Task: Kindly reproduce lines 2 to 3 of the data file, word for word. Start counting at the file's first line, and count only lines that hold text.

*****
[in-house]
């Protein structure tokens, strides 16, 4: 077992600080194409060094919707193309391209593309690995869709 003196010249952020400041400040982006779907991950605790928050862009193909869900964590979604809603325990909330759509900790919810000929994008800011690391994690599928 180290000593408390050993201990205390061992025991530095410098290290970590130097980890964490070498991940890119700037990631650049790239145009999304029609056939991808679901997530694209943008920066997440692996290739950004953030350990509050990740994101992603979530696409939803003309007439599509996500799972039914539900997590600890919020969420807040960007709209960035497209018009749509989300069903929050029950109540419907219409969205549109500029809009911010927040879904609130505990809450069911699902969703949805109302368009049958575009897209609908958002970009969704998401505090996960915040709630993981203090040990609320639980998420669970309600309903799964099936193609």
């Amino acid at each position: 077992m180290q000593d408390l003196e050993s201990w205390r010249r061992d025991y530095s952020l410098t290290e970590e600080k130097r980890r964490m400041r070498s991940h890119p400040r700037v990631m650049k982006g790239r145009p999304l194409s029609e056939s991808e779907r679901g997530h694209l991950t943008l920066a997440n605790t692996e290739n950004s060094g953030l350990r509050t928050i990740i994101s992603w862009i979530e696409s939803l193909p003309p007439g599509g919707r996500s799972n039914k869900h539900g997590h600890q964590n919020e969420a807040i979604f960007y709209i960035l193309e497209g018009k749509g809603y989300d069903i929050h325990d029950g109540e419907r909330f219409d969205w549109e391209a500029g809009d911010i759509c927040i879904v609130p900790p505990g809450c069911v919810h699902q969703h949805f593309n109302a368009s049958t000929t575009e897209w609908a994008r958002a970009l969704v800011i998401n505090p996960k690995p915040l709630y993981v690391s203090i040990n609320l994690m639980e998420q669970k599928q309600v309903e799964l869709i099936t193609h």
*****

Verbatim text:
């Protein structure tokens, strides 16, 4: 077992600080194409060094919707193309391209593309690995869709 003196010249952020400041400040982006779907991950605790928050862009193909869900964590979604809603325990909330759509900790919810000929994008800011690391994690599928 180290000593408390050993201990205390061992025991530095410098290290970590130097980890964490070498991940890119700037990631650049790239145009999304029609056939991808679901997530694209943008920066997440692996290739950004953030350990509050990740994101992603979530696409939803003309007439599509996500799972039914539900997590600890919020969420807040960007709209960035497209018009749509989300069903929050029950109540419907219409969205549109500029809009911010927040879904609130505990809450069911699902969703949805109302368009049958575009897209609908958002970009969704998401505090996960915040709630993981203090040990609320639980998420669970309600309903799964099936193609």
């Amino acid at each position: 077992m180290q000593d408390l003196e050993s201990w205390r010249r061992d025991y530095s952020l410098t290290e970590e600080k130097r980890r964490m400041r070498s991940h890119p400040r700037v990631m650049k982006g790239r145009p999304l194409s029609e056939s991808e779907r679901g997530h694209l991950t943008l920066a997440n605790t692996e290739n950004s060094g953030l350990r509050t928050i990740i994101s992603w862009i979530e696409s939803l193909p003309p007439g599509g919707r996500s799972n039914k869900h539900g997590h600890q964590n919020e969420a807040i979604f960007y709209i960035l193309e497209g018009k749509g809603y989300d069903i929050h325990d029950g109540e419907r909330f219409d969205w549109e391209a500029g809009d911010i759509c927040i879904v609130p900790p505990g809450c069911v919810h699902q969703h949805f593309n109302a368009s049958t000929t575009e897209w609908a994008r958002a970009l969704v800011i998401n505090p996960k690995p915040l709630y993981v690391s203090i040990n609320l994690m639980e998420q669970k599928q309600v309903e799964l869709i099936t193609h």